Street violence in Jamaica over the planned extradition of a gang leader to the U.S. could deter tourists as well as harm the economic recovery, the head of Jamaica’s Chamber of Commerce has warned.
Milton Samuda, president of Jamaica’s Chamber of Commerce, said the situation in the capital Kingston remains “tense” after Prime Minister Bruce Golding declared a one-month state of emergency yesterday in response to the violence.
“I think the obvious first implication is for tourism,” Samuda told Bloomberg. “This obviously doesn’t help the business climate and it could affect potential investors.”
Two police officers were killed yesterday after supporters of Christopher “Dudus”
Coke set up roadblocks in the capital to prevent his arrest. Police and soldiers came under heavy fire again today, according to The Associated Press.
Coke is accused by the U.S. government of leading an international crime syndicate known as the “Shower Posse”.
The U.S. State Department has warned travellers civil unrest in Kingston could block access to the international airport.
Air Jamaica yesterday cancelled three flights between Jamaica and the U.S. “to protect our customers and staff who would arrive at night,” but resumed flights this morning.
Jamaica’s tourism industry has been riding the quest of a wave. This year’s booking have been strong. Year-to-date hotel occupancy to the end of April was 71 percent, up from 67 percent year-on-year, according to Smith Travel Research Inc.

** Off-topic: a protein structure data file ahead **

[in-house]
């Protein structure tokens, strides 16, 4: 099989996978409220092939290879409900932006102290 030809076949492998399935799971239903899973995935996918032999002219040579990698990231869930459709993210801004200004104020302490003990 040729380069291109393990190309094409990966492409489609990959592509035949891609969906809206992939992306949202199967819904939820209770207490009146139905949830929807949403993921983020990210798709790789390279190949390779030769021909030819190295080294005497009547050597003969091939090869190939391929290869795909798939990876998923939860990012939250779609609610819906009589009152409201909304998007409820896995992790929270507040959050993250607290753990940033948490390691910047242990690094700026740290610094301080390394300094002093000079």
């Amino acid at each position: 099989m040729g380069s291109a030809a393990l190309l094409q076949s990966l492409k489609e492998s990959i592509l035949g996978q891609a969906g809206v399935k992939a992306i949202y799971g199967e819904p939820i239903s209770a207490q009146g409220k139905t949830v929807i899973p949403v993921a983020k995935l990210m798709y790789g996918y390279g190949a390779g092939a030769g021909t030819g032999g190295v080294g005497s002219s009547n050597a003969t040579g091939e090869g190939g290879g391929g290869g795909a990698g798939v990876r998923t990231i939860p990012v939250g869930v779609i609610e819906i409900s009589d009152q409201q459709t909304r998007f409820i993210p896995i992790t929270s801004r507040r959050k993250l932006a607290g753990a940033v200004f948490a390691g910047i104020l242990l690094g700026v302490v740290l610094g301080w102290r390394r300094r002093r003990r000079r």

Jamaica Hotel and Tourist Association (JHTA) President Wayne Cummings warned that with the international attention that Jamaica has been receiving would inevitably hit the number of tourist arrivals.
He said several travellers who were scheduled to arrive have not turned up while others have begun cancelling their trip.
Some hotels are still running high occupancies while others are doing relatively well but the JHTA President is unable to quantify the level of cancellations so far.
He emphasized that the situation being as it is, the country should allow the security forces to do their jobs without loss of innocent lives.
He added that the JHTA and Jamaica Tourist Board have been liaising with the travel industry to keep them abreast of the situation in Jamaica. He continued to assure the industry that Jamaica remains open for business and there is no immediate threat to visitors.